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The day I grew up and my non-tattoo

September 14, 2010

All weekend, I’ve seen dozen and dozens of American flags flying at half-staff to honor those who tragically died on 9/11. All weekend, my heart swelled at that bitter memory, but on Monday, September 13, my heart swelled for a different, sweeter reason.

September 13 is the anniversary of a major turning point in my life. It’s the day I learned I would become a mother.

Nine years ago, in another life, I was a reporter at a small newspaper covering local education issues and incidental soft-news features. That spring, my husband and I talked about how we’d like to start a family one of these days. People did that, we’d heard. It was the next step, we’d noticed. First comes love, then comes marriage, then comes. . . well, you know the rest.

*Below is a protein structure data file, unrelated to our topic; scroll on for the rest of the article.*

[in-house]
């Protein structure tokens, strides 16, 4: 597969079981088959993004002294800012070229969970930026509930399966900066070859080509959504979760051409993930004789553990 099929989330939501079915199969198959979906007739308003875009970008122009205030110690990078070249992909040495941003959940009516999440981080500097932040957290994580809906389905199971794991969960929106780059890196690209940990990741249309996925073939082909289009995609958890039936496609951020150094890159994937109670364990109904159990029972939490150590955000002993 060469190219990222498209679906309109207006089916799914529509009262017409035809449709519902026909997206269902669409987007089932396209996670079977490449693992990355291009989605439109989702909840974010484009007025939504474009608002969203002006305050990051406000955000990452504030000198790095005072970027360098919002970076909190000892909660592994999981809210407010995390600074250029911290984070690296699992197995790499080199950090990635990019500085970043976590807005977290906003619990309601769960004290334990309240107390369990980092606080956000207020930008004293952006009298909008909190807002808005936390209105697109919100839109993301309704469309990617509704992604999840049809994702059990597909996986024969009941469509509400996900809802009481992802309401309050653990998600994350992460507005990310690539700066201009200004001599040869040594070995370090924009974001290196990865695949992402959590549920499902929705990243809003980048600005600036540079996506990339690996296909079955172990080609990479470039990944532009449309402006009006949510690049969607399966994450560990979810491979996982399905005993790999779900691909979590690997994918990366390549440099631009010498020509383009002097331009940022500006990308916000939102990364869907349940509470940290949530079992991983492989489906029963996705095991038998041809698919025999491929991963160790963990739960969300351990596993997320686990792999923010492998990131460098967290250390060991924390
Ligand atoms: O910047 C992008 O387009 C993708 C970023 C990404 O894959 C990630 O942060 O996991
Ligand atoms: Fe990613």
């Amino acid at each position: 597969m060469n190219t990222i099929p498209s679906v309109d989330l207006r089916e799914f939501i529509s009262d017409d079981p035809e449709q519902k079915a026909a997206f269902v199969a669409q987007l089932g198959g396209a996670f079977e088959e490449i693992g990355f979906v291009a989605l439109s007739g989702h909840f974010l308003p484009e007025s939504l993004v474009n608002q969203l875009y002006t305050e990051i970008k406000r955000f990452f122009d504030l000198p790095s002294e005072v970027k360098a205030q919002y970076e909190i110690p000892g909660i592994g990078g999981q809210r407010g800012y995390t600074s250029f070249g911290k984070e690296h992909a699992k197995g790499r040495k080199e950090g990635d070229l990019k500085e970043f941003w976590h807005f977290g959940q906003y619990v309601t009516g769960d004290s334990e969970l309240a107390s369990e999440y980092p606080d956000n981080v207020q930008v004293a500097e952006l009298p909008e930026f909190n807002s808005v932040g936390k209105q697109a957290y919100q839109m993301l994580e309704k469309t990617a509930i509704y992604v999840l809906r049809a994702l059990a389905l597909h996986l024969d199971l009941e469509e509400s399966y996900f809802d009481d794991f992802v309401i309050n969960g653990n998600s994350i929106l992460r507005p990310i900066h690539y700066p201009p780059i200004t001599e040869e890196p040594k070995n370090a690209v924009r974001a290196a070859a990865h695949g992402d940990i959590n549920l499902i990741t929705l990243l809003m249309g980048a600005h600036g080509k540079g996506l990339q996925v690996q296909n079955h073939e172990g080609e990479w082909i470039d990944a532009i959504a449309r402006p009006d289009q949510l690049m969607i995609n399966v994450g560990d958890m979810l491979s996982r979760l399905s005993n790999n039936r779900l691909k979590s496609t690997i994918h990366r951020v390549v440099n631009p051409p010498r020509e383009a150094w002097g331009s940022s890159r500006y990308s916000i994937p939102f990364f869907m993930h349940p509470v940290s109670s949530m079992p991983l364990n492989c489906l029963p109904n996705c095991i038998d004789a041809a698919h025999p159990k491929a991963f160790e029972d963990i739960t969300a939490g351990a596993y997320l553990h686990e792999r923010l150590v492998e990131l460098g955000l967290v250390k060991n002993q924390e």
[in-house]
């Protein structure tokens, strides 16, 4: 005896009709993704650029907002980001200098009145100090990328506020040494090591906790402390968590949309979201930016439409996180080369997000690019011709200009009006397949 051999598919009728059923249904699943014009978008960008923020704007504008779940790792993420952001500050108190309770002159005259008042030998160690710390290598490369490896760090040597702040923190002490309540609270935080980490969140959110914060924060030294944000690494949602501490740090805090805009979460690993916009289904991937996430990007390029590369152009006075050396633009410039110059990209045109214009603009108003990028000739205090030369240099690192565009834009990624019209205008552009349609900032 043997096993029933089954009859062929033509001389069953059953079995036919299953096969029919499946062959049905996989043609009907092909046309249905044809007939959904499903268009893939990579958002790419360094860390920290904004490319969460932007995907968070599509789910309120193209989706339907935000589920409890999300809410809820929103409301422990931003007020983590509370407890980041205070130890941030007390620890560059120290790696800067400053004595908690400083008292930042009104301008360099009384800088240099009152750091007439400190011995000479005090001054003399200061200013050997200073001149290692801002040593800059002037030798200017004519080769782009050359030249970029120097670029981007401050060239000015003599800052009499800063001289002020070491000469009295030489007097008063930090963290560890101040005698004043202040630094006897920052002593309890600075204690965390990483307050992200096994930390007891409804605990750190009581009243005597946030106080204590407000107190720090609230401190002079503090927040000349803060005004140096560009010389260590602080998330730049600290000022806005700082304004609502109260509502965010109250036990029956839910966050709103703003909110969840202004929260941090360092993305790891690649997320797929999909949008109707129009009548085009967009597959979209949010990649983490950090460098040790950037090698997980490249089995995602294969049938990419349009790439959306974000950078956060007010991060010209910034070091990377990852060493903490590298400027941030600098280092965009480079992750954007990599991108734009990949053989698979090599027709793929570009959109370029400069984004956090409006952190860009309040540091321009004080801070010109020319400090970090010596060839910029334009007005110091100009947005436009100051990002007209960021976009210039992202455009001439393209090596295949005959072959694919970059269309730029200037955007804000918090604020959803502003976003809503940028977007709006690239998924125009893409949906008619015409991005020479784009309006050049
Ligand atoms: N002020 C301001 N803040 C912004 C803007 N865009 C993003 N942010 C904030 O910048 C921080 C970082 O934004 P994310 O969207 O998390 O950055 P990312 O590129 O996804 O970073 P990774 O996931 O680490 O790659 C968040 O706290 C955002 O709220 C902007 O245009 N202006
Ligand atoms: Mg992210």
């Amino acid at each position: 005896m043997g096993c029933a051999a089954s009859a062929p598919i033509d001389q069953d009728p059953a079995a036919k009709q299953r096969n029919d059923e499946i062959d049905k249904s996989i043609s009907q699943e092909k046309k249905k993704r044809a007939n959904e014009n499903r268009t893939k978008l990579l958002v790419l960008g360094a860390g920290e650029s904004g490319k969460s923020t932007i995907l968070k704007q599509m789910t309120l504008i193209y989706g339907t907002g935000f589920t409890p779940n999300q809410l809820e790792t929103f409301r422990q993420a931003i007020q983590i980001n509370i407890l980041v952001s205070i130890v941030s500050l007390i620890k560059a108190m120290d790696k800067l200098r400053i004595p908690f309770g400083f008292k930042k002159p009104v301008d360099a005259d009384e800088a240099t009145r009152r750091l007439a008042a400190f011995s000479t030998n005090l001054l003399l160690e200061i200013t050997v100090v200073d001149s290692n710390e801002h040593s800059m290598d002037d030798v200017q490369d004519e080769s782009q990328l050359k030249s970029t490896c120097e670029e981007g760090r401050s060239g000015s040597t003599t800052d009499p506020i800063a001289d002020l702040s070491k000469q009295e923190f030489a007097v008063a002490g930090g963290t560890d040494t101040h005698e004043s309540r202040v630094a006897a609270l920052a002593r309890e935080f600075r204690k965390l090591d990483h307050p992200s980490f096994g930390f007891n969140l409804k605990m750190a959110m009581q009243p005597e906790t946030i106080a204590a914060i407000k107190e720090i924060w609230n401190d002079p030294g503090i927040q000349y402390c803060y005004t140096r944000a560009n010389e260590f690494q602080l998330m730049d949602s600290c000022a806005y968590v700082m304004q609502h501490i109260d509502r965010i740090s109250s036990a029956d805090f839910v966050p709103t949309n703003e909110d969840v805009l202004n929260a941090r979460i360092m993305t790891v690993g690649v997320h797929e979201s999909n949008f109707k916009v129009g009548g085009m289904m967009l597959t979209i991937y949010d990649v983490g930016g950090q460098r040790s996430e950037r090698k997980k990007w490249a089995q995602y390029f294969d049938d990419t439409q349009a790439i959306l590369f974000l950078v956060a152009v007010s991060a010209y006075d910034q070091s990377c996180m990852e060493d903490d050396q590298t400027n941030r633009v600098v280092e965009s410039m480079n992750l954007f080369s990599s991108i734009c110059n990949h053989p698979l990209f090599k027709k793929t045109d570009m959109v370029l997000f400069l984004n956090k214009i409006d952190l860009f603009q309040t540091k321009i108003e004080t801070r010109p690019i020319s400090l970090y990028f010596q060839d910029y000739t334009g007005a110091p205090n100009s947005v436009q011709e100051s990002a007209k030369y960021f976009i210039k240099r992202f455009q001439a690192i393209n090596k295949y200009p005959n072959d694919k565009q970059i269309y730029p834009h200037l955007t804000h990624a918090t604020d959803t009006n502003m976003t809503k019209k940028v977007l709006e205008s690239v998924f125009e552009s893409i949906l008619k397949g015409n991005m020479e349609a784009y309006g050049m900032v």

But those people didn’t like their jobs as much as I did. They didn’t get to chat with interesting people every single day and look at the world from a variety of perspectives and constantly consider new ideas and possibilities and then hold and admire their handiwork every morning and know people across the valley were also inspecting and thinking about their work. As a newspaper reporter, I got to do this. The possibility of surrendering any aspect of it—the deadlines, the by-line, the buzzing atmosphere of the newsroom–seemed almost unreasonable.